-- In November 2009, after completing a traffic stop on I-80, an experienced Nebraska trooper detained the traveler an additional twenty minutes to summon a drug dog. Though the dog alerted, no criminal charges were filed, and the motorist filed a 42 U.S.C. § 1983 damage action against the trooper and others. On March 9, 2012, the day after Trooper White stopped De La Rosa, a District of Nebraska district judge granted the trooper qualified immunity from the Fourth Amendment claim of extended detention, concluding the trooper had reasonable suspicion for further detention based on the officer's training and experience, the motorist's vague responses about his travel that “did not make sense,” and the officer's perception that the motorist appeared “uncomfortable, stand-offish and would not maintain eye contact.” Barton v. Heineman, 2012 WL 786347, at *6 (D. Neb. March 9, 2012), summarily aff'd, No. 13-2010 (8th Cir. Aug. 22, 2013). Inexplicably, White cited this prior decision on appeal but not to the district court. While Barton is not controlling authority, its timing and substantial factual similarity are strong evidence that, at the time Trooper White made the decision to extend his detention of De La Rosa, “existing precedent [did not] place[ ] the ․ constitutional question beyond debate.” Mullenix, 136 S. Ct. at 308 (quotation omitted).
In the district court, Trooper White pointed to objective, particular facts and explained why these facts led him to conclude he had reasonable suspicion to briefly extend De La Rosa's detention to determine if a drug dog would alert to the exterior of a pickup truck traveling from Arizona to Illinois on Interstate 80. To be sure, on the merits, the existence of reasonable suspicion was a close question, because the facts on which Trooper White relied, taken together, did not raise as strong a suspicion of interstate drug trafficking as in prior cases such as Riley and Lebrun. But White relied on facts presenting substantial similarities with prior cases in which reasonable suspicion of drug trafficking was found and extension of a traffic stop was upheld.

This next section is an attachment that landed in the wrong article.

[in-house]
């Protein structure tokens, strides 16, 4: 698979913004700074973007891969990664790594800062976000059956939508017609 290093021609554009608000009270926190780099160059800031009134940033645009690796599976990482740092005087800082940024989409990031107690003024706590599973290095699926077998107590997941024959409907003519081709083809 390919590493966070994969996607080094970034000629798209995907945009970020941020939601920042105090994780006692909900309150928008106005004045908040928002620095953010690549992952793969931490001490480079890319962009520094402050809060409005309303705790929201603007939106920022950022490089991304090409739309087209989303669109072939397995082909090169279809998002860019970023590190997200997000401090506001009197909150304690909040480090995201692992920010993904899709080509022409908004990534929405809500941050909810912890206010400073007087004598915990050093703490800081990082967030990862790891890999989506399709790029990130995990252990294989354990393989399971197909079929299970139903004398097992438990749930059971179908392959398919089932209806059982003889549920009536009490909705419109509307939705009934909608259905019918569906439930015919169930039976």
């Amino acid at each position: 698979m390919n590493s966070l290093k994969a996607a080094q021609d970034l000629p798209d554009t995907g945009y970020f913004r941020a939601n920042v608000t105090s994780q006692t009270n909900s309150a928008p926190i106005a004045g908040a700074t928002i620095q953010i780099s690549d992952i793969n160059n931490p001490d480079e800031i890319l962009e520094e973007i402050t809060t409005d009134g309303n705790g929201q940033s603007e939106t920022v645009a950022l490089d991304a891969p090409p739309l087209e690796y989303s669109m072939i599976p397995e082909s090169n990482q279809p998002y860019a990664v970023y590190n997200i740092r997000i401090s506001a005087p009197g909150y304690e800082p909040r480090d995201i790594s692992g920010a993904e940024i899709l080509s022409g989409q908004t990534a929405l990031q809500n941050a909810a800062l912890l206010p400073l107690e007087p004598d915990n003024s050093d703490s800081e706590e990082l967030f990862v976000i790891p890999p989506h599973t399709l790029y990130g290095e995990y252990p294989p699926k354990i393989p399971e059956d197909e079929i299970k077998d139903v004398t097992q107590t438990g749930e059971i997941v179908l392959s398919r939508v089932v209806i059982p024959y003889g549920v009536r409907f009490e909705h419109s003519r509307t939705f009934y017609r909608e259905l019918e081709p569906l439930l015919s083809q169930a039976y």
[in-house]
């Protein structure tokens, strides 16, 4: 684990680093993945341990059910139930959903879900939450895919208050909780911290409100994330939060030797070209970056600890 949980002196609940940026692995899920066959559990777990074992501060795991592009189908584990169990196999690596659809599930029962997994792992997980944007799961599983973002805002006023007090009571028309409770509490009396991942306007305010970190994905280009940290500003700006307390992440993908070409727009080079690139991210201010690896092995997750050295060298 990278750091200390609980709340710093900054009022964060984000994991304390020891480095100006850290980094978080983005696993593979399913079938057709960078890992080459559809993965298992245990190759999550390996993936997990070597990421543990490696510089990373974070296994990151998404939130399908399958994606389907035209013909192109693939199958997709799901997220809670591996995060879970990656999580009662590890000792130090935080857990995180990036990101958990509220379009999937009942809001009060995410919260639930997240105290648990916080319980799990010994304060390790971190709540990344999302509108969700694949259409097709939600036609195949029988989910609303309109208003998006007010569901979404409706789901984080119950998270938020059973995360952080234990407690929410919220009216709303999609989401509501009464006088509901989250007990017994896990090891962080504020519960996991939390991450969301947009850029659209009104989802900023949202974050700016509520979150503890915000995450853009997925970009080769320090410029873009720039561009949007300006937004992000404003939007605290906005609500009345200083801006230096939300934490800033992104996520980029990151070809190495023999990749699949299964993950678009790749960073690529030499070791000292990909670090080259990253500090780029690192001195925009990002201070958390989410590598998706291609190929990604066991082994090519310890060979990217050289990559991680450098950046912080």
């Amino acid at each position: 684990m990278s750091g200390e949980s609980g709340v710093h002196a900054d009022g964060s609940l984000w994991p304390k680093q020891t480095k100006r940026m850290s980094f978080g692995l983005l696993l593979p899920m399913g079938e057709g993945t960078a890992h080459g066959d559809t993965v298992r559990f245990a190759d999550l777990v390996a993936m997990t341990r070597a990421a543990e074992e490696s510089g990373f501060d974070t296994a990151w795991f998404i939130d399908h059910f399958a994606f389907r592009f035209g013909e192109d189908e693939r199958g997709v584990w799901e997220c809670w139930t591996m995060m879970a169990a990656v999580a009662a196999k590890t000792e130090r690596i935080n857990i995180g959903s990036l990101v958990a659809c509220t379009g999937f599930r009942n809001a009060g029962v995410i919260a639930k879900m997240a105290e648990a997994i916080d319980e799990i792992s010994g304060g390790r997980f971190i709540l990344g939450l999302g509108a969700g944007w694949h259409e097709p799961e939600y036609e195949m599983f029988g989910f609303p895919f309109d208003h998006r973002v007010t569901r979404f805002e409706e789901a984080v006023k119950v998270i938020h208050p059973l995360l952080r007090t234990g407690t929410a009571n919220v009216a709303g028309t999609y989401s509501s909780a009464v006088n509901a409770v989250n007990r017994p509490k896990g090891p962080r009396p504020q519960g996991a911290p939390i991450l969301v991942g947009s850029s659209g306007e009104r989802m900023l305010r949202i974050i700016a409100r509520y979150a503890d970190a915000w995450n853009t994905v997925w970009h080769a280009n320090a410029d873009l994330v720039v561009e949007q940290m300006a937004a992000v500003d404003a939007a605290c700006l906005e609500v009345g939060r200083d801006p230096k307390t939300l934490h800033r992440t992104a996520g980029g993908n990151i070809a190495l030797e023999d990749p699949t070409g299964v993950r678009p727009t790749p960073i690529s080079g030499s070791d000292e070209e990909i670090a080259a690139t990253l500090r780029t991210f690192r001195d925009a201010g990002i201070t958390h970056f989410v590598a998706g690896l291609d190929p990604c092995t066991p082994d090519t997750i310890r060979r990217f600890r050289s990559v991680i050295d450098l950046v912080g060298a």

In recent years, the Supreme Court has repeatedly reversed decisions denying qualified immunity where lower courts “misunderstood the ‘clearly established’ analysis.” White v. Pauly, 137 S. Ct. 548, 552 (2017). To avoid qualified immunity, De La Rosa must show a “a robust consensus of cases of persuasive authority.” Here, there is no consensus to be found in the prior decisions that have resolved a fact-intensive Fourth Amendment issue under a governing standard that requires judges to “allow[ ] officers to draw on their own experience and specialized training to make inferences from and deductions about the cumulative information available to them that might well elude an untrained person.” Arvizu, 534 U.S. at 273 (quotation omitted). Trooper White is therefore entitled to qualified immunity from De La Rosa's damage claims.
The Memorandum and Order of the district court dated September 18, 2015, is reversed in part. The case is remanded with directions to enter summary judgment dismissing all claims against Trooper Mark White.
2. Trooper White averred that he did not notice that part of the report during the traffic stop. De La Rosa asserts that claim is “hard to believe and unsupported in the record” but does not argue this is a genuine issue of disputed material fact.
3. “[W]e have often held that nervousness and other ‘subjective perceptions' are valid factors supporting reasonable suspicion.” United States v. Bloomfield, 40 F.3d 910, 919 n.10 (8th Cir. 1994) (en banc), cert. denied, 514 U.S. 1113 (1995).
LOKEN, Circuit Judge.